Everyone with narcolepsy has excessive daytime sleepiness. That’s when you feel tired all the time, making it hard to stay awake and alert throughout the day. It can be described as feeling fatigued or irritable, having difficulty concentrating, poor memory, or mood changes. Patients say it comes in waves, like a “sleep attack.” These can happen during unusual situations, such as in the middle of a meal, a conversation or bike ride.
There are five major symptoms, but you don’t need to experience them all to have narcolepsy.
1. Excessive daytime sleepiness: As discussed above, this is when you have an irresistible urge to sleep during the day.
2. Cataplexy: The weakening of muscles when you feel strong emotions like embarrassment, laughter, surprise, or anger. Cataplexy can cause your head to drop, your face to droop, your jaw to weaken, or make your knees give way.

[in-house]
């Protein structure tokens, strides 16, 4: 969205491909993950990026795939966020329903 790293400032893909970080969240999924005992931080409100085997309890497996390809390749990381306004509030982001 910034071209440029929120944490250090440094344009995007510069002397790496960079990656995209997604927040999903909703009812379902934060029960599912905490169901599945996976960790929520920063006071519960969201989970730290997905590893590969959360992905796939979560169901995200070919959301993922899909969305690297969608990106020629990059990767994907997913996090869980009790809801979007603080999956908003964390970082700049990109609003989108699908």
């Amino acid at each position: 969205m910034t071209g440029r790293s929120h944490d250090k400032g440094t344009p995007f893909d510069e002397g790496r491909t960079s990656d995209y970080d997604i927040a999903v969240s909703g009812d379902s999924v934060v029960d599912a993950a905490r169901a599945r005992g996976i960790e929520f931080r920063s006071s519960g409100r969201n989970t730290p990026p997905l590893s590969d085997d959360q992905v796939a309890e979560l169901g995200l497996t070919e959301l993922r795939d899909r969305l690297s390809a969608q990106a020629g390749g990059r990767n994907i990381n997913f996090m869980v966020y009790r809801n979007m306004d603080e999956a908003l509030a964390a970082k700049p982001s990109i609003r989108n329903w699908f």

3. Sleep disruption: When you often fall asleep quickly but wake up frequently throughout the night.
4. Sleep paralysis: Feeling unable to move or speak for a short time when falling asleep or waking up. You may also feel like you can’t breathe.
5. Vivid dreaming: Often frightening dreamlike experiences that seem real and happen when falling asleep or waking up. You may experience hearing sounds or words when drifting to sleep or have unwanted visions. Sleep paralysis often accompanies these vivid dreams.
Narcolepsy occurs equally as often in men and women. The symptoms often start between the ages of 10 and 25, but it can take up to 12 years for narcolepsy to fully develop. Narcolepsy is a debilitating disease, as it can cause difficulties at work, negatively impact social interactions, lower self-esteem, and create challenges performing everyday tasks.
It’s normal to feel tired sometimes, But if the urge to fall asleep is interfering with your job or personal life, it might be time to talk to a sleep specialist.”